Dan Picca wants to ring out the Penn State football year the same way he rang it in: traveling through New York on the way to a breathtaking victory.
The State College resident is a Nittany Lion die-hard and he has the passport to prove it.
“It’s been kind of like a full circle,” he said.
His friend John Madden, of Lackawanna County agency Travelworld, reached out to him over the summer about a package he was pulling together. Would Picca be interested in going to Ireland to watch new head coach James Franklin and his squad take on the University of Central Florida in the Croke Park Classic?
Absolutely, Picca said, and he was pretty sure he knew a bunch of other people who would want to go, too. Picca, a member of a few online alumni groups, spread the word, and soon there were 250 members of the Nittany Nation raring to hit the Emerald Isle.
“We filled it up in a day,” Picca said. They packed a bus in State College, headed to Harrisburg to pick up more people, then to Scranton and caravaned to New York, where they flew out of John F. Kennedy International Airport.
“We had a blast. It was a tremendous stadium and a thrilling game, down to the last second. A lot of us could have flown home without the plane,” Picca said.
The game proved to be the first win of the season for the Nittany Lions, a Hollywood nail-biting finish that all came down to Sam Ficken’s final field goal.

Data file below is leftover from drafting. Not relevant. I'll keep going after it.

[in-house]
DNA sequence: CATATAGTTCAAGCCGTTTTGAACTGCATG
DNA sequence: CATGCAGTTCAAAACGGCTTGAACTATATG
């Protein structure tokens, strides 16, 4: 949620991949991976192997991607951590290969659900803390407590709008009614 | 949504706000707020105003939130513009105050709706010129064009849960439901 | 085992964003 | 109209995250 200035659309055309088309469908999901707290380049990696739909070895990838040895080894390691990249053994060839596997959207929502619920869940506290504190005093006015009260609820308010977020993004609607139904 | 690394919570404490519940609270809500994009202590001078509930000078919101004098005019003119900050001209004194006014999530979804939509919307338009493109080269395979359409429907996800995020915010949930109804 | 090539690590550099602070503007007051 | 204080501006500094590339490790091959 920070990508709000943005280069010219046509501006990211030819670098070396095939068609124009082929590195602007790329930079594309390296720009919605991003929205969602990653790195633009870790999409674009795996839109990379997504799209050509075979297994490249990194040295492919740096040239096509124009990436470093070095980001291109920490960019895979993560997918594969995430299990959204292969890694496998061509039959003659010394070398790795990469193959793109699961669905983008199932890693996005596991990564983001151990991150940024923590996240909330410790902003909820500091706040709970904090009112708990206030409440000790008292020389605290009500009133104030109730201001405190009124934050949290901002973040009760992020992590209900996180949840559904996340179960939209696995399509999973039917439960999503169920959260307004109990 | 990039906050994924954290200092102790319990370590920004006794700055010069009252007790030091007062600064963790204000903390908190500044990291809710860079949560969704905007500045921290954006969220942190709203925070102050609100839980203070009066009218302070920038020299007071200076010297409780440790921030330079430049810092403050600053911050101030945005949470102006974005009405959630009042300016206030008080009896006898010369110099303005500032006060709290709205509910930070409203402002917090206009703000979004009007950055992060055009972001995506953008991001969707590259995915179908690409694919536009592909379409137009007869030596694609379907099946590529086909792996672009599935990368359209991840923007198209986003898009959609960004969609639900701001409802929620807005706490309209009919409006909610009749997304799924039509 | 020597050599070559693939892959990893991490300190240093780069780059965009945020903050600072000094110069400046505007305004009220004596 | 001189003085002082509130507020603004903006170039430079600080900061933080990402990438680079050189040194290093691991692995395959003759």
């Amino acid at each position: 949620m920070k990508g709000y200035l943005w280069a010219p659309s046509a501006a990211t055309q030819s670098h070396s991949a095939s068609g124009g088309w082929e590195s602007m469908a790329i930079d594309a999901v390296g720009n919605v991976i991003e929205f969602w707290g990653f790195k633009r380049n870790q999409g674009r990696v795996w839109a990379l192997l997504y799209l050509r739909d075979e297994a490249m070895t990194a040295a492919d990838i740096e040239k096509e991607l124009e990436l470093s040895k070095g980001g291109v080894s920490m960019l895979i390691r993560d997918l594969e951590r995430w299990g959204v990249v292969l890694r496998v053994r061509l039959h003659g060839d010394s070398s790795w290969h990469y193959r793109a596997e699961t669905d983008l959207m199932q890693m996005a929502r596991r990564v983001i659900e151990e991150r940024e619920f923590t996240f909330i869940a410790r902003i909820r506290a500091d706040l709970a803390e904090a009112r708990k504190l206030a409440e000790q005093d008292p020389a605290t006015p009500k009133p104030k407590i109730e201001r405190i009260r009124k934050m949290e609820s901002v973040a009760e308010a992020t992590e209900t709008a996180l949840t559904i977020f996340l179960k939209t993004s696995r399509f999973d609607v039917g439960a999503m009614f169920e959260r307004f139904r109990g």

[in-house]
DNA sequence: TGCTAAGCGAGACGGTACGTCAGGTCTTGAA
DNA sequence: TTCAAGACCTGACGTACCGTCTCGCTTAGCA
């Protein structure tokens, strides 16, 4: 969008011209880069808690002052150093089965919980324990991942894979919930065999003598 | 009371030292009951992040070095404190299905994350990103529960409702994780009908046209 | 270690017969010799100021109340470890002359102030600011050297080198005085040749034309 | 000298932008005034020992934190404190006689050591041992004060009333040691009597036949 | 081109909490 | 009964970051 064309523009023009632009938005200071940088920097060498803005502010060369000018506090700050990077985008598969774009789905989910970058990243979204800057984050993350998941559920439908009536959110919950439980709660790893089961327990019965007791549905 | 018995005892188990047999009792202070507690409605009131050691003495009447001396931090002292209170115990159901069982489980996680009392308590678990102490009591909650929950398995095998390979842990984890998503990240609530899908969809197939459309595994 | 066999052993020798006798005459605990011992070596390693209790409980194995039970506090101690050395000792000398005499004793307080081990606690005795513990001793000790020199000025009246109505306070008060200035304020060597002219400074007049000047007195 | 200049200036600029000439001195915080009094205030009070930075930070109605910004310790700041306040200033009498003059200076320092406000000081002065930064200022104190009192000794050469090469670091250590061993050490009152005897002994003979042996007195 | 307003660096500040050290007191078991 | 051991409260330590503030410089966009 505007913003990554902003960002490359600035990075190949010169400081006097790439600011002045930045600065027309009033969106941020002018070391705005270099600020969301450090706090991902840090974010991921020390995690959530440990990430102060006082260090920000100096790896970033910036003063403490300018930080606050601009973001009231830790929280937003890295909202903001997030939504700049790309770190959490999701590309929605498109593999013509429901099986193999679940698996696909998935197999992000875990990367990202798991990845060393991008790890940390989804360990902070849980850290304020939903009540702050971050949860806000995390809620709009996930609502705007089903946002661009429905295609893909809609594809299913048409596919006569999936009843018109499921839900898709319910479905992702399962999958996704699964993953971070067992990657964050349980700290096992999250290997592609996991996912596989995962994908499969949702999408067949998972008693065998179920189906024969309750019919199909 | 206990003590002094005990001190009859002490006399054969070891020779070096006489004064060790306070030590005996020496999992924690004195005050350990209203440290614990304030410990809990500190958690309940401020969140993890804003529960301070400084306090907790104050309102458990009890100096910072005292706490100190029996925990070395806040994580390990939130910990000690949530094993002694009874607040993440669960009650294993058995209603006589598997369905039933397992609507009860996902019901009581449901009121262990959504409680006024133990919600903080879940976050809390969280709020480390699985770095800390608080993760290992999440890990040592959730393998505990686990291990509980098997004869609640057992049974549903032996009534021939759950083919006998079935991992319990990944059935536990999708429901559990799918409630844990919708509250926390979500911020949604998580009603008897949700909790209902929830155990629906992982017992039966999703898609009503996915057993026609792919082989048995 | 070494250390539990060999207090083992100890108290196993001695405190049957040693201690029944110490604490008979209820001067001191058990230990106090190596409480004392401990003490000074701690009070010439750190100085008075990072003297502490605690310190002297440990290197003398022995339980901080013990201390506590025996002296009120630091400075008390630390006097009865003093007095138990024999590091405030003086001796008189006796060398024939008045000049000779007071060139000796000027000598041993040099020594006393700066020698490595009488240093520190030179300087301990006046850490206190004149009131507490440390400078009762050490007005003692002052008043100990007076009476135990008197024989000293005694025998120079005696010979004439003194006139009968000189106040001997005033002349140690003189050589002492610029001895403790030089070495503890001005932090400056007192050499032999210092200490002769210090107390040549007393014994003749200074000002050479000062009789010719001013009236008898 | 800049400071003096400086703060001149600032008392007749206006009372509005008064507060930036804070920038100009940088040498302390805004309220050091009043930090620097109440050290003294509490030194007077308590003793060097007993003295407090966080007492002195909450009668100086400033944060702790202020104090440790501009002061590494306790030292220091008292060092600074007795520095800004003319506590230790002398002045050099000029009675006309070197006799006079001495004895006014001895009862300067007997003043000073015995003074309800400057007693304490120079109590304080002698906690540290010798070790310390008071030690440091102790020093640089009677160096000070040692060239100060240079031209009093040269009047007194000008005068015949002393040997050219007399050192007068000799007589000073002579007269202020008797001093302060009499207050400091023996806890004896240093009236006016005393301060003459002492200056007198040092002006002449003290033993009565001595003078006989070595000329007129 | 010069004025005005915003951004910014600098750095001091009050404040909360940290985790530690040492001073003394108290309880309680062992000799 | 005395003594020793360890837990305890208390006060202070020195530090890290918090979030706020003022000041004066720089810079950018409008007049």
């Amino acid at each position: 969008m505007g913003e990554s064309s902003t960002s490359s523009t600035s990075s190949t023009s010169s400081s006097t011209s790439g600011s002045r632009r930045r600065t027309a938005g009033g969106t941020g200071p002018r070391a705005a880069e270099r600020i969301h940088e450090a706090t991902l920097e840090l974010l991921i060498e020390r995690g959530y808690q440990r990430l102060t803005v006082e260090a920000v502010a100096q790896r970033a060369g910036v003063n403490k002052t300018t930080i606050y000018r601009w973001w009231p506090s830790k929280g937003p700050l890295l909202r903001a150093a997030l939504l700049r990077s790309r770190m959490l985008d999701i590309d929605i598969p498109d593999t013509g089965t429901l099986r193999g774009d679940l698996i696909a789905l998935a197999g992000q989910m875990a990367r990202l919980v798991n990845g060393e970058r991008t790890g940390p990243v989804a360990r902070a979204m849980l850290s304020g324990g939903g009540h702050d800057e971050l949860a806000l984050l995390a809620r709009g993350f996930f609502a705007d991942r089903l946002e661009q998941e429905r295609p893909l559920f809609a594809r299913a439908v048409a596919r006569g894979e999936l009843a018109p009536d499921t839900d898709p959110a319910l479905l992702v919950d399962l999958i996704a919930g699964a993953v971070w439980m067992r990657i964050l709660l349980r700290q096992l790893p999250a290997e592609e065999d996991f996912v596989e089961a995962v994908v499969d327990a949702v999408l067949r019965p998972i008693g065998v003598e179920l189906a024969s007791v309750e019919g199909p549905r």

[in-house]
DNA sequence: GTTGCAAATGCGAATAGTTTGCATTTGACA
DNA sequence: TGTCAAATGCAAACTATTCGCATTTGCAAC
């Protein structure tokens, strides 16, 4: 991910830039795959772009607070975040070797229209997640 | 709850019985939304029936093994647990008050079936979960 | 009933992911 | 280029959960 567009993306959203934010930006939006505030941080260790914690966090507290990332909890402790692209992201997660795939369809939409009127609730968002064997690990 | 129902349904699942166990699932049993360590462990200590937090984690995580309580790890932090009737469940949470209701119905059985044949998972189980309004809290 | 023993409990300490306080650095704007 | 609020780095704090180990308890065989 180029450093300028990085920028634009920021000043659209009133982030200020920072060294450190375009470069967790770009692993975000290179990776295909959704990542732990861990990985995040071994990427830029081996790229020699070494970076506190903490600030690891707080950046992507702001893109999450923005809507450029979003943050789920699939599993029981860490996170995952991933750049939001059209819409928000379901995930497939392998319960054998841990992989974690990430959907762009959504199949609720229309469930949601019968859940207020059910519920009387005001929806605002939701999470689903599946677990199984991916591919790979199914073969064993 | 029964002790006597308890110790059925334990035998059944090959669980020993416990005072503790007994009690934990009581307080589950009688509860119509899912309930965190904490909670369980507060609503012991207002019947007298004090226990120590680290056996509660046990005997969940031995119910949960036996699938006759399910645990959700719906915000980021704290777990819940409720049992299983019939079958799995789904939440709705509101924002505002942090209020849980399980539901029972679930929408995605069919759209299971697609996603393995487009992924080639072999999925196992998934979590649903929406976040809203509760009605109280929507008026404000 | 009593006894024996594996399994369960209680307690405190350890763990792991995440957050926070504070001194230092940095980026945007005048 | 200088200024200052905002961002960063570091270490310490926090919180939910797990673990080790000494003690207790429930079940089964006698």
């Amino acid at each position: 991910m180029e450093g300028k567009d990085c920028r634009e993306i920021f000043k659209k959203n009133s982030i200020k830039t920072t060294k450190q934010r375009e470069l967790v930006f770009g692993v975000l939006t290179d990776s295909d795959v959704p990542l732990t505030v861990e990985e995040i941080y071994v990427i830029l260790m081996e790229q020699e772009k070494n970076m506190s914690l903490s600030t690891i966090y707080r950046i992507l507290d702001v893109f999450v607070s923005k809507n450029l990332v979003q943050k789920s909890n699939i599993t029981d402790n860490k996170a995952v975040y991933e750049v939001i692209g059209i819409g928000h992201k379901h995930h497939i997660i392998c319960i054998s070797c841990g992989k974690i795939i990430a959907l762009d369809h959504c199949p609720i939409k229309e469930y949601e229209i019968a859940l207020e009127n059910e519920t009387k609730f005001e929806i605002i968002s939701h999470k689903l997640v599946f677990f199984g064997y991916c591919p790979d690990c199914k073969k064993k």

Picca told Madden it was fantastic, and he’d be happy to do it again in a couple years when Penn State was bowl eligible again, after riding out the NCAA sanctions imposed after the Jerry Sandusky child sex abuse scandal.
Nine days later, though, the NCAA repealed the postseason ban in light of a positive report from independent monitor and former Sen. George Mitchell, putting the team just five victories away from a bowl invitation. They cemented the eligibility after beating Temple in November, and in early December, received the good news — a bid for the Pinstripe Bowl at Yankee Stadium, facing off against Boston College.
Even before the official announcement was made, Madden started to put together a package, gambling on some insider information. Picca spread the word among the faithful, and in less than an hour and a half, 500 people were set to go. Ten buses will follow the same route the Croke Park travelers took, except instead of heading for the airport, they will go straight to the Bronx.
“It couldn’t have turned out any better,” Picca said.
Madden said Penn State is definitely a fan base that travels well.
“I could have sold another 500 tickets,” he said. Phones at his agency rang off the hooks long after all the seats had been filled.
The university appreciates that commitment.
“Penn State students, alumni and students continue to demonstrate why they are considered the most passionate and loyal fans of any school in the nation,” said spokesman Jeff Nelson. “It doesn’t matter whether the Nittany Lions are playing in Pennsylvania, Ireland, California, Florida, Texas or New York City, the blue and white faithful will have an substantial impact on the game and the economy in that area.”
That’s not a surprise for Picca, whose fellow fans in blue and white will board buses at 6:45 a.m. in State College for the 4:30 p.m. kickoff.
“We are super psyched-up. Penn State people are hungry for a bowl game,” he said. “They could have put Penn State in the Lunar Bowl on the moon and we would have filled it.”